The bacterial parasite Mycobacterium avium subspecies paratuberculosis (MAP) may trigger multiple sclerosis (MS), according to a new systematic review and meta-analysis published in Multiple Sclerosis and Related Disorders.

“Future studies on the role of MAP in the progression or severity of MS from one stage to another or phenotypes are highly imperative,” the authors said who also suggest that the implementation of a MAP screening could be useful to improve early management and treatment of MS.

To conduct the study, they selected data from 6 databases according to the Preferred Reporting Items for Systematic Reviews and Meta-Analyses standards. They analyzed anti-MAP antibodies data from 12 studies and MAP DNA data from 4 studies.

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The study found an association between anti-MAP antibodies and MS risk, supporting the role of MAP as an environmental trigger. The odds ratios (ORs) were 10.71 (95% CI, 7.78-14.74, z=14.55, P <.0001) and 12.76 (95% CI, 8.13-20.02, t=12.43, P <.0001) in the fixed-effects (FE) and random-effects (RE) meta-analytic models, respectively. The I2 value, which was used to measure between-study heterogeneity, was 34.9% (95% CI, 0.0%-67.2%, P =.11).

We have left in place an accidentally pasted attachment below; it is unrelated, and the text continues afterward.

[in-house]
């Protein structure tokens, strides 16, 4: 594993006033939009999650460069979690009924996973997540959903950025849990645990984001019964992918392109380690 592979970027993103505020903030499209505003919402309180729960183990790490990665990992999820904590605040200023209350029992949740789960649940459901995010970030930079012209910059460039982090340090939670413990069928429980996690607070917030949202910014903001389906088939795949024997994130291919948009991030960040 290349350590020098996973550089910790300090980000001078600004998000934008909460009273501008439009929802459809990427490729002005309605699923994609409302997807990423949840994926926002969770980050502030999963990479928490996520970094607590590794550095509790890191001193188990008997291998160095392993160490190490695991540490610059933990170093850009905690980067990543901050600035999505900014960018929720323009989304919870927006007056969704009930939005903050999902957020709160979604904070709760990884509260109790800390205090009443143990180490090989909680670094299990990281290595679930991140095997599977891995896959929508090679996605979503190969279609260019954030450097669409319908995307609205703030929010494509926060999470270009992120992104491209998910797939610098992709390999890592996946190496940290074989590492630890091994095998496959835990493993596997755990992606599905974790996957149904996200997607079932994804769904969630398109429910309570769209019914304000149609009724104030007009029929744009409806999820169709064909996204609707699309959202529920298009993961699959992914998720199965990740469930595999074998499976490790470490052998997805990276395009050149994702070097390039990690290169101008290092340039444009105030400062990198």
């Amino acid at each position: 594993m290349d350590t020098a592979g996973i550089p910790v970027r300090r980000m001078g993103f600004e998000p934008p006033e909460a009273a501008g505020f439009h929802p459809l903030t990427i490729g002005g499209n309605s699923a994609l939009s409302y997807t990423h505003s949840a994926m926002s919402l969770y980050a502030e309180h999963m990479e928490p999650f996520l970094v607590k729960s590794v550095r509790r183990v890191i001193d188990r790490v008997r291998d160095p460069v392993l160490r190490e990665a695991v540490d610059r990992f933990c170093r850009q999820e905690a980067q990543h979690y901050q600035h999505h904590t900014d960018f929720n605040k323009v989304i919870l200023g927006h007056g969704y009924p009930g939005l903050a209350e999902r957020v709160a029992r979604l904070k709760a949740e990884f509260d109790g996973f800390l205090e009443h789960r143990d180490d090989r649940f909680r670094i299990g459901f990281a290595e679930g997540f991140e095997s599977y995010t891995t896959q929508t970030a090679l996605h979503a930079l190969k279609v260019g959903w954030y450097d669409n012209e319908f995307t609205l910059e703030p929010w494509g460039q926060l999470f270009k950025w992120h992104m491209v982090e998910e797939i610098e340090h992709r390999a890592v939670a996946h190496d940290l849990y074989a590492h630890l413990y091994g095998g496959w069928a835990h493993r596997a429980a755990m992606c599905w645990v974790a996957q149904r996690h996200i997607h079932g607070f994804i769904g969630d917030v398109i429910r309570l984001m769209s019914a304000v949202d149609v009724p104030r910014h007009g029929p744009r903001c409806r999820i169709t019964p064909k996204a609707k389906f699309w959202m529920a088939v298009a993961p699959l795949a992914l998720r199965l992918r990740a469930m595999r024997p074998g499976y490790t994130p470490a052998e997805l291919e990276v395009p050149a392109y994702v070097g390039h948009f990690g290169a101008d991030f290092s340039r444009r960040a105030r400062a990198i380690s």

Similar conclusions were drawn considering MAP DNA. The ORs were 5.53 (95% CI, 3.54-8.66, P <.0001) and 5.27 (95% CI, 3.22-8.60, P =.0017) in the FE and RE meta-analytic models, respectively. The I2 value was 0.0% (95% CI, 0.0%-84.7%, P =.71).

All RE meta-analytic sensitivity analyses indicated that MAP is a contributory environmental trigger for the development of MS. Moreover, p-curve distribution analysis highlighted a connection between MAP and a high risk of MS with significant statistical power of ≥94%. Results from Egger’s test pointed towards a publication bias in anti-MAP antibodies data, but not in MAP DNA data.

“The evidence of publication bias with anti-MAP abs [antibodies] meta-analysis could be attributed to study(ies) that reported optical density(ies) of MAP abs in MS patients/[controls] without accounting for the corresponding prevalence data,” the authors said.


Ekundayo TC, Olasehinde TA, Falade AO, et al. Systematic review and meta-analysis of Mycobacterium avium subsp. paratuberculosis as environmental trigger of multiple sclerosis. Mult Scler Relat Disord. 2022;59:103671. doi:10.1016/j.msard.2022.103671